Managing a part-time writing career

“Don’t give up the day job!”

We’ve all heard it, and most of us need to abide by it.

Unless we are lucky enough to get that big break (and I mean, big), few writers can earn a decent living by writing and doing nothing else.

A couple of authors (past and present members) in the writer’s group I work with have gained decent publishing deals, yet still have ‘day jobs’ or they’d starve!

Liz Williams has a whole range of books published, but runs a wtichcraft shop and lectures on writing.


Cherith Baldry also has a whole heap of books in print, both under her own name and also as one of the authors writing as Erin Hunter , and yet she still marks English exam papers for extra income.

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For me, I fit my writing around my time-consuming job of training competition horses and riders. That means I’m out on the road most of the day, 6 days a week. But I’ve learned to make the most of my time.

Time management

I plot while I’m driving. I don’t have any less attention on my driving than if I was in conversation with someone sitting beside me – I just converse with my characters. Often snippets of dialogue pop into my head, as well as whole plot strands, and next time I pull over, at a garage for a coffee, or at my destination, I take a moment to make an audio recording on my phone. I used to keep a tiny journalist’s recorder with me, but the phone does the job these days and audio is so much quicker than writing or typing – it also means I can listen to it at home, and if it sounds naf then it probably is!

For a long time I avoided getting a smartphone, thinking it would make me even more accessible and bite into my time, but now I have one, I love it! I can delete emails during the day, read posts over lunch while I’m out, and generally make a drastic cut in the stuff I’d have to deal with in the evening if I didn’t have it. I do make the point of rarely going on Twitter or Facebook though, unless to answer a message.

I like to watch TV – much of my inspiration comes from visual media, so I record all the series I love and watch them while eating supper. If I’m only keeping half an eye on something I might even bring the laptop over and go on facebook at the same time. I guess that can be classed as mulit-taking.

And so, to work. I try to get my emails out of the way before I cook, then after supper (and tv) and, groan, washing up, I sit down to write. I developed this habit at Uni, starting my ficition writing after finishing course work, and it stuck. I do my best writing after dark (less distractions) and in the wee small hours (more evocative, somehow).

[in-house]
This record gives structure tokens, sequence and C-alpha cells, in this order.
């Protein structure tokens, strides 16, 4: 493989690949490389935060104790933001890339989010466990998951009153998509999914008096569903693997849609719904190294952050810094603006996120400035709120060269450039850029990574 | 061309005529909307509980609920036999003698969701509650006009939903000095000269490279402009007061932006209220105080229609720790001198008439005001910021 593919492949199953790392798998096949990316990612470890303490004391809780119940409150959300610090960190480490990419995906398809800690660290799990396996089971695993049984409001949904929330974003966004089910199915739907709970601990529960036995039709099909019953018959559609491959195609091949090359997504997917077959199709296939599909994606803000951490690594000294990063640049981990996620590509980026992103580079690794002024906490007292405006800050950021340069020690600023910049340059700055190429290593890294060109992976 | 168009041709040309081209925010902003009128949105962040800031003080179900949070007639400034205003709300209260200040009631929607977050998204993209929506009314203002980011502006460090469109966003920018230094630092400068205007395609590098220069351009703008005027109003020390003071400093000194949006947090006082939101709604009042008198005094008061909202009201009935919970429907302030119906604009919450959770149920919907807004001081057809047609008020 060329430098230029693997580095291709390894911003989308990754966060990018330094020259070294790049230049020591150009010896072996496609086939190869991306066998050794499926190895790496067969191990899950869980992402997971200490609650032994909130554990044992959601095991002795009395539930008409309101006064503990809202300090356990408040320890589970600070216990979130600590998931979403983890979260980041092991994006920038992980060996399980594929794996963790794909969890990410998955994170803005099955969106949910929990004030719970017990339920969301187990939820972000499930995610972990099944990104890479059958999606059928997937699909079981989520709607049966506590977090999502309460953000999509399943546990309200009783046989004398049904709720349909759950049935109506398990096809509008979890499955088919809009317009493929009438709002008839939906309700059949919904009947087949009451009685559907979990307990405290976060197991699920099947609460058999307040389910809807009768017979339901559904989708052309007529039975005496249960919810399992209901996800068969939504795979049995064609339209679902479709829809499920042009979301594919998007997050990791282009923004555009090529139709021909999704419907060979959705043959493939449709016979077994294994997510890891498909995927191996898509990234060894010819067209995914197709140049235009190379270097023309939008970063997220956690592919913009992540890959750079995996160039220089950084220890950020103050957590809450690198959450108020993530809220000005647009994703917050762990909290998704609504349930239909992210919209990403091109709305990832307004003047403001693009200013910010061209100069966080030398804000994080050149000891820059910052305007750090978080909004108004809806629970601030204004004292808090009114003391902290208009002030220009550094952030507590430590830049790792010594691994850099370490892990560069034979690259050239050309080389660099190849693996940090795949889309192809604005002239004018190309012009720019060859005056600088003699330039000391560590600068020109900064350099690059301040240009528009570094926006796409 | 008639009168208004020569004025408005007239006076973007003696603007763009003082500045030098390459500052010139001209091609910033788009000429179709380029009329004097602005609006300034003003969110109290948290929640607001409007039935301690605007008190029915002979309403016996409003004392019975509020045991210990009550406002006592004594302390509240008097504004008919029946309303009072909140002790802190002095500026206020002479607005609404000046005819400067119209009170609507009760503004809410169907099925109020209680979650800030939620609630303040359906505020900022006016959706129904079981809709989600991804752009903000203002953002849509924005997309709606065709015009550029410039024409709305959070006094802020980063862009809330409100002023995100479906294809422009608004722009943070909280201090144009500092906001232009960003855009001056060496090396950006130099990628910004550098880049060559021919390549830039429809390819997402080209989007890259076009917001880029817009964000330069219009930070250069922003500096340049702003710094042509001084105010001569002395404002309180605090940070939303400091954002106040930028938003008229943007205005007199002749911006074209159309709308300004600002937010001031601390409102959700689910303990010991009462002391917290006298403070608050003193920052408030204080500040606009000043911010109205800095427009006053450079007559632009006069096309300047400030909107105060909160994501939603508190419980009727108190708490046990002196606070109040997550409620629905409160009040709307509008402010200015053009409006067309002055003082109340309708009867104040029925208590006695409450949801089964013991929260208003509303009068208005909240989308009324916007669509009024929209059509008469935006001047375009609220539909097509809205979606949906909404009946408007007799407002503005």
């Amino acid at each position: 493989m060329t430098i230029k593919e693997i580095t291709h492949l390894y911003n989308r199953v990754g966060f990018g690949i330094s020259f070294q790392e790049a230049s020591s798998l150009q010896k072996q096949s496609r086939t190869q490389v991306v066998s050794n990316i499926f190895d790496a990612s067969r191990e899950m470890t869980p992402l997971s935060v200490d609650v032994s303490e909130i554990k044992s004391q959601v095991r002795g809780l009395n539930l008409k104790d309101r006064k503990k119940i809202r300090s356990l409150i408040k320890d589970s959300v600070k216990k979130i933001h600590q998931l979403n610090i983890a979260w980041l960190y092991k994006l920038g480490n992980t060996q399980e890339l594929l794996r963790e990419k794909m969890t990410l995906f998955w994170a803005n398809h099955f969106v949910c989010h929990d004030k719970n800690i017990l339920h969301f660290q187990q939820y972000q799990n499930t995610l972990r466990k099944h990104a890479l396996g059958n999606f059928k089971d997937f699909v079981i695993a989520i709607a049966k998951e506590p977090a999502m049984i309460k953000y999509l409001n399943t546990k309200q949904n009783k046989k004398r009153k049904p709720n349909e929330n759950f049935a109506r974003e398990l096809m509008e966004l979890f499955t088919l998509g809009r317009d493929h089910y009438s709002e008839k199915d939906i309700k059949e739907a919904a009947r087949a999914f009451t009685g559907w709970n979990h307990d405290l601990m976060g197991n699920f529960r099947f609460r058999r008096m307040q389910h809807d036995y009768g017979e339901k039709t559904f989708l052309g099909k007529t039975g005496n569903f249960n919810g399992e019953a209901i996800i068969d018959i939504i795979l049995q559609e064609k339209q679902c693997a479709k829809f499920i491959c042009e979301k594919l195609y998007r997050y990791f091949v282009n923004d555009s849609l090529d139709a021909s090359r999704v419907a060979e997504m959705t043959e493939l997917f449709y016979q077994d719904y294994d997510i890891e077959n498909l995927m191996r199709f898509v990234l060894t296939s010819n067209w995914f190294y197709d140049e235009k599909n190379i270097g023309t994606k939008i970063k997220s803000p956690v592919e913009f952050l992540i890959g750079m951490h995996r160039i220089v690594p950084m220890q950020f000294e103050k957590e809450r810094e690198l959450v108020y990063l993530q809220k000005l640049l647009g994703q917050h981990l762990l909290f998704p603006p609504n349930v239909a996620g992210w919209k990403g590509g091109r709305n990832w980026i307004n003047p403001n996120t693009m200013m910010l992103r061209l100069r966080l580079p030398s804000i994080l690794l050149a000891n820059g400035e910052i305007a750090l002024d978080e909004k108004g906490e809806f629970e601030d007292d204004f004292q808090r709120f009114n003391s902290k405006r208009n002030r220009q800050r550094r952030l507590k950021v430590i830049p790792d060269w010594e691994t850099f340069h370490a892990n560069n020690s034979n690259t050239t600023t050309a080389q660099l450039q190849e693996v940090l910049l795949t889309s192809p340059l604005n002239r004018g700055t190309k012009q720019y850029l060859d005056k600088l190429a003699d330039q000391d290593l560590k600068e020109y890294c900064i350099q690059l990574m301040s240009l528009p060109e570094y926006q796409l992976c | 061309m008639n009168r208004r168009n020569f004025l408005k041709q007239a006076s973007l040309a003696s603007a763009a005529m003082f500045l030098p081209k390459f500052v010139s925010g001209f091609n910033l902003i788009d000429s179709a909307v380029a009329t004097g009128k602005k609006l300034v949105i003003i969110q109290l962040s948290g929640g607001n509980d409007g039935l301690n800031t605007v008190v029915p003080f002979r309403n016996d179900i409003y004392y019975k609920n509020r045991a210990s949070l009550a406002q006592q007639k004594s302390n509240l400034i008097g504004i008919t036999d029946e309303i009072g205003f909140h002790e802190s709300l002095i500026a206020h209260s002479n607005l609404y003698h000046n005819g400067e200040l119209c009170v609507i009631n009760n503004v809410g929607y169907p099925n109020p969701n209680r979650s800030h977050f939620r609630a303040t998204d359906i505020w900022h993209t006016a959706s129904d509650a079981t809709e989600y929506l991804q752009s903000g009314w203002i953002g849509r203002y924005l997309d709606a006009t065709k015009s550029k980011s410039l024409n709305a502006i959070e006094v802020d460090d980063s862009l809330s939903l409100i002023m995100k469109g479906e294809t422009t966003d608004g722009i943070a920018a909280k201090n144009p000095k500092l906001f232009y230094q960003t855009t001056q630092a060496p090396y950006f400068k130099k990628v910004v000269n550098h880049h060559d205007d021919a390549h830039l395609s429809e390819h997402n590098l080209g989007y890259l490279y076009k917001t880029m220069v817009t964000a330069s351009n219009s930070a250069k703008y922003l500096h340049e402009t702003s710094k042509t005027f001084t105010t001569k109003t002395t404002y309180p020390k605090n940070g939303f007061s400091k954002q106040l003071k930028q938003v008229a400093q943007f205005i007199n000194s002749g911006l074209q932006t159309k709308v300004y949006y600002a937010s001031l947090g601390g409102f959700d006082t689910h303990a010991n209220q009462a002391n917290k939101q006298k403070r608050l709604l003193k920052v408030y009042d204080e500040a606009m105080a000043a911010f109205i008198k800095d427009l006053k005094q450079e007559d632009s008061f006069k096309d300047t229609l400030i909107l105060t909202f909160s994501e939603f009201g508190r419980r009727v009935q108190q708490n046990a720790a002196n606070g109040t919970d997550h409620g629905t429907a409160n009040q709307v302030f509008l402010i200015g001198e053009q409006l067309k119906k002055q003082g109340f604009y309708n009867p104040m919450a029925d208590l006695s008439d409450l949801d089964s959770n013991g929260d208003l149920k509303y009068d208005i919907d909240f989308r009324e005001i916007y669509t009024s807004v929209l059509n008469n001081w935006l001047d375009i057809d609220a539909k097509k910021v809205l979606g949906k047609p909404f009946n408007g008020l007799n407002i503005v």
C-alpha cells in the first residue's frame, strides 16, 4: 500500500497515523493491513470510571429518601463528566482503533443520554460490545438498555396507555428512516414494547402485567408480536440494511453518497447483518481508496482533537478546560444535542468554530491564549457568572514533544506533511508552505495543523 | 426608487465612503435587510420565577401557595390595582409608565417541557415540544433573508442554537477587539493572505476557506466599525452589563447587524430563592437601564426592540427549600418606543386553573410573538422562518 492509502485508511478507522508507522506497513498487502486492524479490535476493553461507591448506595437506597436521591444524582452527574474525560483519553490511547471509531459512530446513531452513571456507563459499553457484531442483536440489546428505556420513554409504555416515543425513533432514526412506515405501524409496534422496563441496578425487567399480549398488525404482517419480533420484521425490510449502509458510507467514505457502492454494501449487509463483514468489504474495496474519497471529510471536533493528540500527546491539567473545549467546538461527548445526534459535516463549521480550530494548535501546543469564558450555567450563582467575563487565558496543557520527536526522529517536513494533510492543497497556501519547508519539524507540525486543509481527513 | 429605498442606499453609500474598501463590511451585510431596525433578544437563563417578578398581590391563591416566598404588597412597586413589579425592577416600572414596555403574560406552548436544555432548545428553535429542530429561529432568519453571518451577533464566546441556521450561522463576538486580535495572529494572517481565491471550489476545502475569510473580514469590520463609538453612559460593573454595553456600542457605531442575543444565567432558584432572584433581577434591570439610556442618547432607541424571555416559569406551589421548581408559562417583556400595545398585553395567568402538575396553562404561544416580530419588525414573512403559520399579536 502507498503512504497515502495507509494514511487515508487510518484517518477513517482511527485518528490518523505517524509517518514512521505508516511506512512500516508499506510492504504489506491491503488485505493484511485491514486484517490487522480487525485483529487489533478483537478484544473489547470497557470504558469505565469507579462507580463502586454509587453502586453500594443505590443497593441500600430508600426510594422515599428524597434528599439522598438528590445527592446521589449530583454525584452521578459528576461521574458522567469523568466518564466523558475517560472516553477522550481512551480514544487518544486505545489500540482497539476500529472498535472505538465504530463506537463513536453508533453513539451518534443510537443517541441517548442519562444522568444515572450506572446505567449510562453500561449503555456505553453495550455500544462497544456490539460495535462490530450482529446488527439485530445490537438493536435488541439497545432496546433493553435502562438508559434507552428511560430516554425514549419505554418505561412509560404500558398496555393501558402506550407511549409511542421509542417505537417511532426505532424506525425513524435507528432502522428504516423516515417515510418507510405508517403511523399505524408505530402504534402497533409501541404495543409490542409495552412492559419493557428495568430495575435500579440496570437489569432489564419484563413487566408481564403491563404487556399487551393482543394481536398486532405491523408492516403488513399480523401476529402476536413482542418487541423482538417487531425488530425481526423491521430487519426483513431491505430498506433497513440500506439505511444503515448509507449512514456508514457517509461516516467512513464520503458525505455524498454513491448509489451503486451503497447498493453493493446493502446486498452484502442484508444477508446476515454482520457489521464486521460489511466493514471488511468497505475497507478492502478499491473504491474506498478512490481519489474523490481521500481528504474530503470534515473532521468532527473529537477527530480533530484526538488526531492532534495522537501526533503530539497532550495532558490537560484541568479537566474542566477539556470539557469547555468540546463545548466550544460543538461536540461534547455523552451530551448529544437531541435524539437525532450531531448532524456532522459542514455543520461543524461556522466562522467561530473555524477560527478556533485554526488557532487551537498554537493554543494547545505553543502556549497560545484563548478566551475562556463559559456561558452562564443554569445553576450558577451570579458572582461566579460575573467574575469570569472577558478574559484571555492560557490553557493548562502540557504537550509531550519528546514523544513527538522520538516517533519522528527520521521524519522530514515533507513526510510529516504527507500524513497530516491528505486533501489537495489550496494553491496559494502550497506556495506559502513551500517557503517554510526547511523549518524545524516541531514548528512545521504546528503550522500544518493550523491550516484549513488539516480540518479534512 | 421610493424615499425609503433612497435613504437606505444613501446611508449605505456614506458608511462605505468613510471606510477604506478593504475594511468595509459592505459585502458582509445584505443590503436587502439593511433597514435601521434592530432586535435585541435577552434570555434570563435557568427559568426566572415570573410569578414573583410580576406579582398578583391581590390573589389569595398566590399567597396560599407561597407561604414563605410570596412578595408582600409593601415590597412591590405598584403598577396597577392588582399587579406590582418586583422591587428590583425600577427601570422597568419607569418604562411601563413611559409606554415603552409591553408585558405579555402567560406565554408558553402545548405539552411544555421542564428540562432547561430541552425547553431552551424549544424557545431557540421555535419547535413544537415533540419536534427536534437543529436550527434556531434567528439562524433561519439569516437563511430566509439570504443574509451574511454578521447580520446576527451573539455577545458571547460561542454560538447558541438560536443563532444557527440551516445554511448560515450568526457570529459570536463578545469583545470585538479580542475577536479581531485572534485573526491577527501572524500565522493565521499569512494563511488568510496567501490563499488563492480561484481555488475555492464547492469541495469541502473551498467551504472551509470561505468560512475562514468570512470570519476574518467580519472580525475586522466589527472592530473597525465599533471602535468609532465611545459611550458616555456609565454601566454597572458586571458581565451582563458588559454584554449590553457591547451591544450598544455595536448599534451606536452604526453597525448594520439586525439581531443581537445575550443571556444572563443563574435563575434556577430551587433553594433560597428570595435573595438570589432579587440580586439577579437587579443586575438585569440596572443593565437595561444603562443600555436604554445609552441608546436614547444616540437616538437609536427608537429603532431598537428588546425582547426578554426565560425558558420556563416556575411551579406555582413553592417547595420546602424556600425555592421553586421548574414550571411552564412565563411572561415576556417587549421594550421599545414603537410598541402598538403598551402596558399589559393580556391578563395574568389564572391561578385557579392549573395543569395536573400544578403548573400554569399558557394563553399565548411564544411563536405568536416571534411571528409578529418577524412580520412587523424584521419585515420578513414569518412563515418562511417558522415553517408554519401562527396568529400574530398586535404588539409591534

I don’t work to a set word count when I’m writing fiction – it comes at its own pace. When I’m on a deadline for a non-fiction book I try to produce 2.5K words a week – my publisher gives me 14 months to finish a manuscript as, in their words, “We know you still have to earn a living.”

Social Media

The last 15 minutes of my working day are a quick review of my blog, facebook and Twitter (I did Goodreads with my emails). I’ve had to learn to be time-strict with myself as I find Twitter addictive. And so to bed – and a chapter or two of whatever I’m reading before lilghts out…

So how about you? Do you have time saving methods of fitting your writing in around your living?



  1. Hi Debby, Just checking out your project on your Ideal Reader. Interesting, now I have an idea what I need to do. Just stalking you a little, #11 on my project. Keep writing and hope to hear from you. Mary E. Merrell


    1. Hi Mary, all quality stalkers welcome here 😉
      Great course, wasn’t it? Something for everyone and so easy to tailor to individual needs.
      Hoping some of us will stay in touch – writerly connections can be so beneficial.


  2. Debby,

    Wow! When do you sleep? Sounds like you’re an awesome time manager!


    1. That’s one of the biggest challenges for me – I don’t cope well with lack of sleep, and prefer 9 hours when I can get it.
      Being self-employed has its advantages in that I can set my own start time in the mornings, thank goodness!
      You know what they say: if you want something doing, ask a busy person.
      Well that person is me – no chance of ever being bored 🙂


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